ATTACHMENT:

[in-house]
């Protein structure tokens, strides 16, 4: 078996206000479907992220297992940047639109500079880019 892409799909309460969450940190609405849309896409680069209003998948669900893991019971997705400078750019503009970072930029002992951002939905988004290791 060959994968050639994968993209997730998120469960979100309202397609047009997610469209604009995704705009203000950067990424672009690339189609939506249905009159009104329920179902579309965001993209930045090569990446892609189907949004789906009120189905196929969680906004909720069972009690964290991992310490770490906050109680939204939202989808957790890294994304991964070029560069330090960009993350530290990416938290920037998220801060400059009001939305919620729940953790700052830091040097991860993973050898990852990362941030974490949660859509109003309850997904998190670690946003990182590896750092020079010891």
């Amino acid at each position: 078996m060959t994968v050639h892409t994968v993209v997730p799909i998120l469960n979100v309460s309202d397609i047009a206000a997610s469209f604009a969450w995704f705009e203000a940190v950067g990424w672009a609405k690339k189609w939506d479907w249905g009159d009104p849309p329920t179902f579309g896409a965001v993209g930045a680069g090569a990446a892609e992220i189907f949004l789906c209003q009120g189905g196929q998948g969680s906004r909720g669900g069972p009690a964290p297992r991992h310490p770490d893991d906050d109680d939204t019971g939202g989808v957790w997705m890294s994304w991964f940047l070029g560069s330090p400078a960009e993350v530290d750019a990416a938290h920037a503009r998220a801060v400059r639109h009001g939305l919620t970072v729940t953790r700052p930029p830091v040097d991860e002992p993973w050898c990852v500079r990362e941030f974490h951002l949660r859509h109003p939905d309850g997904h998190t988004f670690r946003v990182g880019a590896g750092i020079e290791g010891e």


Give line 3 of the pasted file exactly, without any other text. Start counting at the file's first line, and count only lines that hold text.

């Amino acid at each position: 078996m060959t994968v050639h892409t994968v993209v997730p799909i998120l469960n979100v309460s309202d397609i047009a206000a997610s469209f604009a969450w995704f705009e203000a940190v950067g990424w672009a609405k690339k189609w939506d479907w249905g009159d009104p849309p329920t179902f579309g896409a965001v993209g930045a680069g090569a990446a892609e992220i189907f949004l789906c209003q009120g189905g196929q998948g969680s906004r909720g669900g069972p009690a964290p297992r991992h310490p770490d893991d906050d109680d939204t019971g939202g989808v957790w997705m890294s994304w991964f940047l070029g560069s330090p400078a960009e993350v530290d750019a990416a938290h920037a503009r998220a801060v400059r639109h009001g939305l919620t970072v729940t953790r700052p930029p830091v040097d991860e002992p993973w050898c990852v500079r990362e941030f974490h951002l949660r859509h109003p939905d309850g997904h998190t988004f670690r946003v990182g880019a590896g750092i020079e290791g010891e």